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Pacing and performance in sports, rehabilitation, exercise and health (RDF19/HLS/SER/HETTINGA)

  • Full or part time
  • Application Deadline
    Friday, January 25, 2019
  • Funded PhD Project (European/UK Students Only)
    Funded PhD Project (European/UK Students Only)

Project Description

Recent research explored how athletes and exercisers alike regulate their exercise intensity. However, most studies and theories focused on (elite) athletes alone, and a gap of knowledge exists in our understanding of pacing and fatigue in special populations: What are the specific problems that persons with an intellectual disability experience related to pacing behaviour when engaging and participating in exercise and sports, and how important is cognition in pacing? How do fatigued patients with disabilities or chronic diseases manage their fatigue and pace their activities over the day? Can adequate pacing of activities and management of fatigue help them to be more physically active and improve their quality of life? Opponents have been found to improve performance in elite athletes, can we make use of this phenomenon to improve physical activity and exercise adherence in a range of populations who could benefit from a healthy and active lifestyle?

The present project will aim to use knowledge available from studies conducted on pacing, exercise regulation and fatigue in elite athletes to improve training, exercise adherence and exercise engagement in other populations, particularly in populations in which pacing skills are under development or limiting their performance. With optimal training and guidance, performance, participation and health of special populations can be optimised and physical activity behaviour can be promoted. The project focus will be directed towards exploring theoretical explorations related to understanding pacing behaviour and fatigue and the role of cognition and environmental factors such as opponents, as well as towards a more practical goal to optimize performance and/or physical activity in special populations. Candidates interested in improving performance, exercise behaviour/adherence, physical activity, health, mobility and participation are welcome to apply and direct their application towards one of the research questions suggested above. Please find below relevant preceding work in the different populations.

Eligibility and How to Apply:

Please note eligibility requirement:
• Academic excellence of the proposed student i.e. 2:1 (or equivalent GPA from non-UK universities [preference for 1st class honours]); or a Masters (preference for Merit or above); or APEL evidence of substantial practitioner achievement.
• Appropriate IELTS score, if required.
• Applicants cannot apply for this funding if currently engaged in Doctoral study at Northumbria or elsewhere.

For further details of how to apply, entry requirements and the application form, see
https://www.northumbria.ac.uk/research/postgraduate-research-degrees/how-to-apply/

Please note: Applications that do not include a research proposal of approximately 1,000 words (not a copy of the advert), or that do not include the advert reference (e.g. RDF18/…) will not be considered.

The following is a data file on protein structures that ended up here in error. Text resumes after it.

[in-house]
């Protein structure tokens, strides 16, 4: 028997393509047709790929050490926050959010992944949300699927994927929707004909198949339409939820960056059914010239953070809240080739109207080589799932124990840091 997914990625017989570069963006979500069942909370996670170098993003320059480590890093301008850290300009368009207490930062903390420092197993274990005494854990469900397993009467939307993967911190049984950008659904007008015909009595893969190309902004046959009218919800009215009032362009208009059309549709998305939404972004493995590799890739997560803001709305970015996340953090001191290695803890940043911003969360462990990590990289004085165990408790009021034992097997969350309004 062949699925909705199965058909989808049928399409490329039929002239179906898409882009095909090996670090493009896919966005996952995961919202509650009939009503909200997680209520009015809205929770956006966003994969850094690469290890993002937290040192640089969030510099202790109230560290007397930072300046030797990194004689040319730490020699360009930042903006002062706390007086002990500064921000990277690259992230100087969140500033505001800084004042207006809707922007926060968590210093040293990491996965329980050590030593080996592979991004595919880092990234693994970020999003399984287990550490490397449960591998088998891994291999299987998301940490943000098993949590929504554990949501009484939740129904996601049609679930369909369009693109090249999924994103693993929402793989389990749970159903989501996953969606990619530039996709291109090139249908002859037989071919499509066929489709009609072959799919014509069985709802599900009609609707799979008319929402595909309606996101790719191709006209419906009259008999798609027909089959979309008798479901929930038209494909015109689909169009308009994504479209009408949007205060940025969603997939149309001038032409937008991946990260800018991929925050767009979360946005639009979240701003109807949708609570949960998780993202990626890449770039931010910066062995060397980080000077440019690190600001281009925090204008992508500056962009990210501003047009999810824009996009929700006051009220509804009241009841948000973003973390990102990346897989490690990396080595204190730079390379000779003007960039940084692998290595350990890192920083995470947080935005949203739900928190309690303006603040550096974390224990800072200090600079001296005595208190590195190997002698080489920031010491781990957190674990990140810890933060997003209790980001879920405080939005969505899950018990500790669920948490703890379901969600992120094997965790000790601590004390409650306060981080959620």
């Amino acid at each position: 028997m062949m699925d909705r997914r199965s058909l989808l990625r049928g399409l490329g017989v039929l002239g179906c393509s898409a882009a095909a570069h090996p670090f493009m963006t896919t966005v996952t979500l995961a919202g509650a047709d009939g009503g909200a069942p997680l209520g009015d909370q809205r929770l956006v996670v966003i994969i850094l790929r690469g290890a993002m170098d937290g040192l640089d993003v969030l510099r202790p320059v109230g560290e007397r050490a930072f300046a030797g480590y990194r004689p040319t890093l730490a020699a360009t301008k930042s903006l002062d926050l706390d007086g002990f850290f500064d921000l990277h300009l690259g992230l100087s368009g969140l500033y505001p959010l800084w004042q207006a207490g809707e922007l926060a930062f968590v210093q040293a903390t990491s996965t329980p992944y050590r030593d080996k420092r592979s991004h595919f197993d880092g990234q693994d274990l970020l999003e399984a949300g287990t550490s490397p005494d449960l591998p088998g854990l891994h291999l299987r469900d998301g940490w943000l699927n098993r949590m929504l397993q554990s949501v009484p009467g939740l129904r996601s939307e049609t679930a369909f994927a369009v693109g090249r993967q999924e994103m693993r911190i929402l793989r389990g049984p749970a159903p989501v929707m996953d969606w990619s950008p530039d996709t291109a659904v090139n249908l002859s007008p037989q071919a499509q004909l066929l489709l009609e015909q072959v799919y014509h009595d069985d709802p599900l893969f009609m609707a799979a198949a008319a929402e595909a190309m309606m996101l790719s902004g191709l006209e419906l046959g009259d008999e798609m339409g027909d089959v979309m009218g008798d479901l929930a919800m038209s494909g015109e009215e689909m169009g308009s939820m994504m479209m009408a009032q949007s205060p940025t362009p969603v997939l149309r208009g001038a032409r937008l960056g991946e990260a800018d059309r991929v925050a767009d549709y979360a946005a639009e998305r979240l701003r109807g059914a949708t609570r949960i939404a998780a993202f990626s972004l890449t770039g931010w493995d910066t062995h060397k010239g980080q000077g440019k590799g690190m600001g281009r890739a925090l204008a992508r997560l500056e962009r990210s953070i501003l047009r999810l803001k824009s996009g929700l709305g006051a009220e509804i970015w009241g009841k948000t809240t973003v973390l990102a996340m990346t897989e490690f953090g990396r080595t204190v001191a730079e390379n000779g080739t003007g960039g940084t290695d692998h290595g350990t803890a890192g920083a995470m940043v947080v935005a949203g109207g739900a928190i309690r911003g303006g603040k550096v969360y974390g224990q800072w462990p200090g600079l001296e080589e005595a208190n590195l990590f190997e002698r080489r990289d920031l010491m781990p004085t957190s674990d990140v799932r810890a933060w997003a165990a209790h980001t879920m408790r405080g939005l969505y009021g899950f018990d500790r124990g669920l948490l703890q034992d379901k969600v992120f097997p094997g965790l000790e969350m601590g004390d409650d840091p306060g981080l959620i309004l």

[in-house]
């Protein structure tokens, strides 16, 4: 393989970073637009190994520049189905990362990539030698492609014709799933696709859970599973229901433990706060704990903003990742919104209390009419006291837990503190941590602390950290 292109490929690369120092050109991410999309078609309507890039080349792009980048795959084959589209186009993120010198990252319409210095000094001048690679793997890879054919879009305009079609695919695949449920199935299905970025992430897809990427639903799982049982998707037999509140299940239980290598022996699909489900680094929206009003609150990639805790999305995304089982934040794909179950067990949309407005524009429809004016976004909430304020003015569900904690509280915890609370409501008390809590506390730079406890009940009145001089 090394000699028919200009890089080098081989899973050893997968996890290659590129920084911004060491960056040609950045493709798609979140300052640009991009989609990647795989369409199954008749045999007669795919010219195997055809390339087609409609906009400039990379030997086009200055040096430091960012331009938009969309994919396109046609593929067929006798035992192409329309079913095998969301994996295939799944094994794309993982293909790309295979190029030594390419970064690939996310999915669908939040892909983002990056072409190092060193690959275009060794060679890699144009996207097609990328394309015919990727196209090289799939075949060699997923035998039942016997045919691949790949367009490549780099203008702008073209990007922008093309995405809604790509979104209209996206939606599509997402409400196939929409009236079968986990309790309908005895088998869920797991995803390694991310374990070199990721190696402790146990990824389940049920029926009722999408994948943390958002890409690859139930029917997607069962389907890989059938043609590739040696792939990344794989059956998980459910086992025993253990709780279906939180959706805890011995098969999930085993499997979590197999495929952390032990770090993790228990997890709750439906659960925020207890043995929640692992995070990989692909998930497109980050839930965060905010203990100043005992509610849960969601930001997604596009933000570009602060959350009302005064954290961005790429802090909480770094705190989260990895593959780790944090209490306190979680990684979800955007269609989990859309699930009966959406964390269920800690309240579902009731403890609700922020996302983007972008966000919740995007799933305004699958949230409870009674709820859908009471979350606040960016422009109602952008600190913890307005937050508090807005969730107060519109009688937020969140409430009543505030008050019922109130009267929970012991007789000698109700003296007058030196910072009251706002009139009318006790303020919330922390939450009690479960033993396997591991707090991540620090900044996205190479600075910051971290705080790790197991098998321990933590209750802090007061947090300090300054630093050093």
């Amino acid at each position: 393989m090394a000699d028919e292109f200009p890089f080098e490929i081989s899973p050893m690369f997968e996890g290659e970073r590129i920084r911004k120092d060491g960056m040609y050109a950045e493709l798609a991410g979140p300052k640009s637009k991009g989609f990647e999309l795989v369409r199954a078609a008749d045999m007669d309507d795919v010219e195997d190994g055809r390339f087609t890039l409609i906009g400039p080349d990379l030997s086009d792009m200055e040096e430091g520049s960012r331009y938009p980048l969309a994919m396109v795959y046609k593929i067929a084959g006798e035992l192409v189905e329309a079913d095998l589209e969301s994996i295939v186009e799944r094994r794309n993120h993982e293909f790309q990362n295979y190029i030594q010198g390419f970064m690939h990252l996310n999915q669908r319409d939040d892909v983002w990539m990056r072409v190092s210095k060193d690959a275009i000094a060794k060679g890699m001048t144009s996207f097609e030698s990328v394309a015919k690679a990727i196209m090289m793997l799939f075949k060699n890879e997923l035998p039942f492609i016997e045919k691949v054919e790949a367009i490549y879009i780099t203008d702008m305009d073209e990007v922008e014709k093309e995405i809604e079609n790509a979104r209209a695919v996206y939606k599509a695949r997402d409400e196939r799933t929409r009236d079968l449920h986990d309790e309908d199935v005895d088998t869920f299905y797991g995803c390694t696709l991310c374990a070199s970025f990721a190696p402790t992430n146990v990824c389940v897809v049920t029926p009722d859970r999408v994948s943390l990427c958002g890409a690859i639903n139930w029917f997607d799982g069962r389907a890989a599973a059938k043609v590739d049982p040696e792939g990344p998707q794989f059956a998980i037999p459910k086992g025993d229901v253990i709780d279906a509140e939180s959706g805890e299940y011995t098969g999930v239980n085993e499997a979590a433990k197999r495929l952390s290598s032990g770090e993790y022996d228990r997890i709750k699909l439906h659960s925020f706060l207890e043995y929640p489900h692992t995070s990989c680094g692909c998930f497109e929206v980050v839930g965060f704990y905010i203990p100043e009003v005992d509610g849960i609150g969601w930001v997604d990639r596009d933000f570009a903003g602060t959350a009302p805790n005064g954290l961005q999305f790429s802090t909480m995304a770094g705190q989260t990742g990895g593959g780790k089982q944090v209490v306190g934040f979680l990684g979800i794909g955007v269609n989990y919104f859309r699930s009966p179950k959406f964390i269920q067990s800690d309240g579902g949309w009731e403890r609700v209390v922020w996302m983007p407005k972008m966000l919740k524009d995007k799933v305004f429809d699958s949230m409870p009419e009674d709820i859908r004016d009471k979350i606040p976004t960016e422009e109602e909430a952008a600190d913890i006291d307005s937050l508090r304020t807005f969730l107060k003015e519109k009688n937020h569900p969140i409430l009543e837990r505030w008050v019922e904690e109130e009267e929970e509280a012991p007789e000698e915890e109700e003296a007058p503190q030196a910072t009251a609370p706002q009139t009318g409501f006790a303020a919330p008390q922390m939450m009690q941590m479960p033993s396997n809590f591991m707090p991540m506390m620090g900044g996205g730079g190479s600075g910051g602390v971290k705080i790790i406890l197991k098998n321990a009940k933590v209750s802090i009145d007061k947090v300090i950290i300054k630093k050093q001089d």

Deadline for applications: Friday 25 January 2019

Start Date: 1 October 2019

Northumbria University is an equal opportunities provider and in welcoming applications for studentships from all sectors of the community we strongly encourage applications from women and under-represented groups.

Faculty: Health & Life Sciences
Department: Sport Exercise and Rehabilitation
Principal Supervisor: Dr Florentina Hettinga

Funding Notes

The studentship is available to Home/EU students where a full stipend, paid for three years at RCUK rates (for 2018/19, this is £14,777 pa) and full fees.

References

Ulric S. Abonie, Gavin R.H. Sandercock, Marelle Heesterbeek, Florentina J Hettinga. Effects of Activity Pacing in Patients with Chronic Conditions associated with Fatigue Complaints: A Meta-Analysis. Disability and Rehabilitation (in press)

M.J. Konings, F.J. Hettinga. Pacing decision-making in sport and the effects of interpersonal competition: A critical review. Sports Med. 48(8) (2018) 1829-1843.

M. Elferink-Gemser, F.J. Hettinga. Invited Commentary: Pacing and self-regulation: Important for talent development in endurance sport. Int. J. Sports Phys. and Perf. 12(6) (2017) 831-835.

Stein G.P. Menting, Marco J. Konings, Marije T. Elferink-Gemser, Florentina J. Hettinga. Pacing behaviour of elite youth short track speed skaters in 1500m head-to-head competition. Int J Sport Phys Perf (in press)

F.J. Hettinga, M. Konings, G.J. Pepping. Regulation of exercise intensity in head-to-head competition: The science behind racing against opponents. Front. Physiol. 8 (2017) 118.

D. Van Biesen, F. Hettinga, K. McCulloch, Y.C. Vanlandewijck. Pacing ability in elite runners with intellectual impairment. Med. Sci. Sport Exerc. 49(3) (2017) 588-594.

D. Van Biesen, F. Hettinga, K. McCulloch, Y.C. Vanlandewijck. Pacing strategy in competitive track races: is the regulation of exercise intensity linked to cognitive ability? Front. Physiol. 7 (2016) 624.

B. Smits, G.J. Pepping, F.J. Hettinga. Pacing and decision-making in sport and exercise: On the roles of perception and action in the regulation of exercise intensity. Sports Med. 44(6) (2014) 763-75.

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